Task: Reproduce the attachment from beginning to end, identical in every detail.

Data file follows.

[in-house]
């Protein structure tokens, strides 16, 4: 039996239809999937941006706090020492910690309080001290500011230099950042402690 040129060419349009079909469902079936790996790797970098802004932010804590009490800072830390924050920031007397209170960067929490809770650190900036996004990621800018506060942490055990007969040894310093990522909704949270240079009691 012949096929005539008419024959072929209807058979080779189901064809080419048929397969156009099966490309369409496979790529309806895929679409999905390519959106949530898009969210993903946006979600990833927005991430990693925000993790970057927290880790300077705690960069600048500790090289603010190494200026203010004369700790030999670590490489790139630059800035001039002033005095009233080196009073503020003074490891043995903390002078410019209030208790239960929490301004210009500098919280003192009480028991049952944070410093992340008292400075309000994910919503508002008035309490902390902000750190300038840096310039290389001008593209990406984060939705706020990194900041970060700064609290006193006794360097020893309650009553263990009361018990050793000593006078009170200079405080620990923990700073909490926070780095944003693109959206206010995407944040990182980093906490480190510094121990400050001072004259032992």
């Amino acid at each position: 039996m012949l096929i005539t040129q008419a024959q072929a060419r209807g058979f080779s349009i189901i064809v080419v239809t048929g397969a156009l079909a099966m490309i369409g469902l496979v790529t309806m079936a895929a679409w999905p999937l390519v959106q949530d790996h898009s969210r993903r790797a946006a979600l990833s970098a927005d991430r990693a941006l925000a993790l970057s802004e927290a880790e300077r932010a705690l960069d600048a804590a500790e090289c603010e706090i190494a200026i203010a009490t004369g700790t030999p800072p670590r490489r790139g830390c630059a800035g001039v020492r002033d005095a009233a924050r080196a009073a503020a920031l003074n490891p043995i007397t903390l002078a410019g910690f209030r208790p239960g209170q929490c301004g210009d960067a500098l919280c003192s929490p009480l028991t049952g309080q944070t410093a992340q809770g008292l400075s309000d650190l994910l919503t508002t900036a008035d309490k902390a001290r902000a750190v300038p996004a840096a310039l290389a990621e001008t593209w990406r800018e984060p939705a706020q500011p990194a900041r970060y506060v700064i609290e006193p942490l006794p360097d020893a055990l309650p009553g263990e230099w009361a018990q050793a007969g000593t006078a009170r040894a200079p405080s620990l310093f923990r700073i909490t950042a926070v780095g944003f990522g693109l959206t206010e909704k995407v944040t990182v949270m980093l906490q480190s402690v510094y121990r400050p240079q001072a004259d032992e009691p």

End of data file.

[in-house]
């Protein structure tokens, strides 16, 4: 039996239809999937941006706090020492910690309080001290500011230099950042402690 040129060419349009079909469902079936790996790797970098802004932010804590009490800072830390924050920031007397209170960067929490809770650190900036996004990621800018506060942490055990007969040894310093990522909704949270240079009691 012949096929005539008419024959072929209807058979080779189901064809080419048929397969156009099966490309369409496979790529309806895929679409999905390519959106949530898009969210993903946006979600990833927005991430990693925000993790970057927290880790300077705690960069600048500790090289603010190494200026203010004369700790030999670590490489790139630059800035001039002033005095009233080196009073503020003074490891043995903390002078410019209030208790239960929490301004210009500098919280003192009480028991049952944070410093992340008292400075309000994910919503508002008035309490902390902000750190300038840096310039290389001008593209990406984060939705706020990194900041970060700064609290006193006794360097020893309650009553263990009361018990050793000593006078009170200079405080620990923990700073909490926070780095944003693109959206206010995407944040990182980093906490480190510094121990400050001072004259032992």
């Amino acid at each position: 039996m012949l096929i005539t040129q008419a024959q072929a060419r209807g058979f080779s349009i189901i064809v080419v239809t048929g397969a156009l079909a099966m490309i369409g469902l496979v790529t309806m079936a895929a679409w999905p999937l390519v959106q949530d790996h898009s969210r993903r790797a946006a979600l990833s970098a927005d991430r990693a941006l925000a993790l970057s802004e927290a880790e300077r932010a705690l960069d600048a804590a500790e090289c603010e706090i190494a200026i203010a009490t004369g700790t030999p800072p670590r490489r790139g830390c630059a800035g001039v020492r002033d005095a009233a924050r080196a009073a503020a920031l003074n490891p043995i007397t903390l002078a410019g910690f209030r208790p239960g209170q929490c301004g210009d960067a500098l919280c003192s929490p009480l028991t049952g309080q944070t410093a992340q809770g008292l400075s309000d650190l994910l919503t508002t900036a008035d309490k902390a001290r902000a750190v300038p996004a840096a310039l290389a990621e001008t593209w990406r800018e984060p939705a706020q500011p990194a900041r970060y506060v700064i609290e006193p942490l006794p360097d020893a055990l309650p009553g263990e230099w009361a018990q050793a007969g000593t006078a009170r040894a200079p405080s620990l310093f923990r700073i909490t950042a926070v780095g944003f990522g693109l959206t206010e909704k995407v944040t990182v949270m980093l906490q480190s402690v510094y121990r400050p240079q001072a004259d032992e009691p």